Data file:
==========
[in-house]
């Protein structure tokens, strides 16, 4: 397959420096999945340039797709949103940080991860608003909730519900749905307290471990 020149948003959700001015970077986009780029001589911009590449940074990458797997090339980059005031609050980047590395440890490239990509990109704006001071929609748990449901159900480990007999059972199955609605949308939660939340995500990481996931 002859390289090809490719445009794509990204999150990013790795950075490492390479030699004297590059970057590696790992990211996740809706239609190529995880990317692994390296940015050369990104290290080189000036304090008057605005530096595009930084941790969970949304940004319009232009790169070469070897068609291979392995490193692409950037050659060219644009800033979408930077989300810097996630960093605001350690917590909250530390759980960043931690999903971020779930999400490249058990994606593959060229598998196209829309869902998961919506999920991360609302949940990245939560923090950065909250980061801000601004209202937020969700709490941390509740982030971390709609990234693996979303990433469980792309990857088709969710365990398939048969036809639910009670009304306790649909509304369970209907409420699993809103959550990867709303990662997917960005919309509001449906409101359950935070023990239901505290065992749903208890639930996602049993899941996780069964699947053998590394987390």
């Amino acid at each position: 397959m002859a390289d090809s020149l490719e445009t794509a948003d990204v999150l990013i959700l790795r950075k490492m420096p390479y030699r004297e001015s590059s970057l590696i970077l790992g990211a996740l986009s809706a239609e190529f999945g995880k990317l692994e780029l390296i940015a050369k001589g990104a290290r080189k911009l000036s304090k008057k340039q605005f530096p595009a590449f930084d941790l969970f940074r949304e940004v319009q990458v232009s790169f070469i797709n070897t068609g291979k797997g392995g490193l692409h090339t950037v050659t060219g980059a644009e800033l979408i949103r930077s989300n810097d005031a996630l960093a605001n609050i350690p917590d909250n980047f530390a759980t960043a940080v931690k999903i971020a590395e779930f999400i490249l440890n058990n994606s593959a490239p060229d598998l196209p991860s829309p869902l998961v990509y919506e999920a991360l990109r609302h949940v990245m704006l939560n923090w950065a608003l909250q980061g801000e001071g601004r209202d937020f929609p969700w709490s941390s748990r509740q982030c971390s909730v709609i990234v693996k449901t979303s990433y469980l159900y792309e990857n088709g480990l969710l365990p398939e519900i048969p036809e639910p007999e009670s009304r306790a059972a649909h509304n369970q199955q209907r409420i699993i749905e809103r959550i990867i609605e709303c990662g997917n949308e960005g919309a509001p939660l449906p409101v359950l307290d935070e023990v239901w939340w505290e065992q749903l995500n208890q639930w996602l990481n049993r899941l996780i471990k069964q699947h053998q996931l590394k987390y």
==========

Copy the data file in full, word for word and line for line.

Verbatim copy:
[in-house]
């Protein structure tokens, strides 16, 4: 397959420096999945340039797709949103940080991860608003909730519900749905307290471990 020149948003959700001015970077986009780029001589911009590449940074990458797997090339980059005031609050980047590395440890490239990509990109704006001071929609748990449901159900480990007999059972199955609605949308939660939340995500990481996931 002859390289090809490719445009794509990204999150990013790795950075490492390479030699004297590059970057590696790992990211996740809706239609190529995880990317692994390296940015050369990104290290080189000036304090008057605005530096595009930084941790969970949304940004319009232009790169070469070897068609291979392995490193692409950037050659060219644009800033979408930077989300810097996630960093605001350690917590909250530390759980960043931690999903971020779930999400490249058990994606593959060229598998196209829309869902998961919506999920991360609302949940990245939560923090950065909250980061801000601004209202937020969700709490941390509740982030971390709609990234693996979303990433469980792309990857088709969710365990398939048969036809639910009670009304306790649909509304369970209907409420699993809103959550990867709303990662997917960005919309509001449906409101359950935070023990239901505290065992749903208890639930996602049993899941996780069964699947053998590394987390």
């Amino acid at each position: 397959m002859a390289d090809s020149l490719e445009t794509a948003d990204v999150l990013i959700l790795r950075k490492m420096p390479y030699r004297e001015s590059s970057l590696i970077l790992g990211a996740l986009s809706a239609e190529f999945g995880k990317l692994e780029l390296i940015a050369k001589g990104a290290r080189k911009l000036s304090k008057k340039q605005f530096p595009a590449f930084d941790l969970f940074r949304e940004v319009q990458v232009s790169f070469i797709n070897t068609g291979k797997g392995g490193l692409h090339t950037v050659t060219g980059a644009e800033l979408i949103r930077s989300n810097d005031a996630l960093a605001n609050i350690p917590d909250n980047f530390a759980t960043a940080v931690k999903i971020a590395e779930f999400i490249l440890n058990n994606s593959a490239p060229d598998l196209p991860s829309p869902l998961v990509y919506e999920a991360l990109r609302h949940v990245m704006l939560n923090w950065a608003l909250q980061g801000e001071g601004r209202d937020f929609p969700w709490s941390s748990r509740q982030c971390s909730v709609i990234v693996k449901t979303s990433y469980l159900y792309e990857n088709g480990l969710l365990p398939e519900i048969p036809e639910p007999e009670s009304r306790a059972a649909h509304n369970q199955q209907r409420i699993i749905e809103r959550i990867i609605e709303c990662g997917n949308e960005g919309a509001p939660l449906p409101v359950l307290d935070e023990v239901w939340w505290e065992q749903l995500n208890q639930w996602l990481n049993r899941l996780i471990k069964q699947h053998q996931l590394k987390y």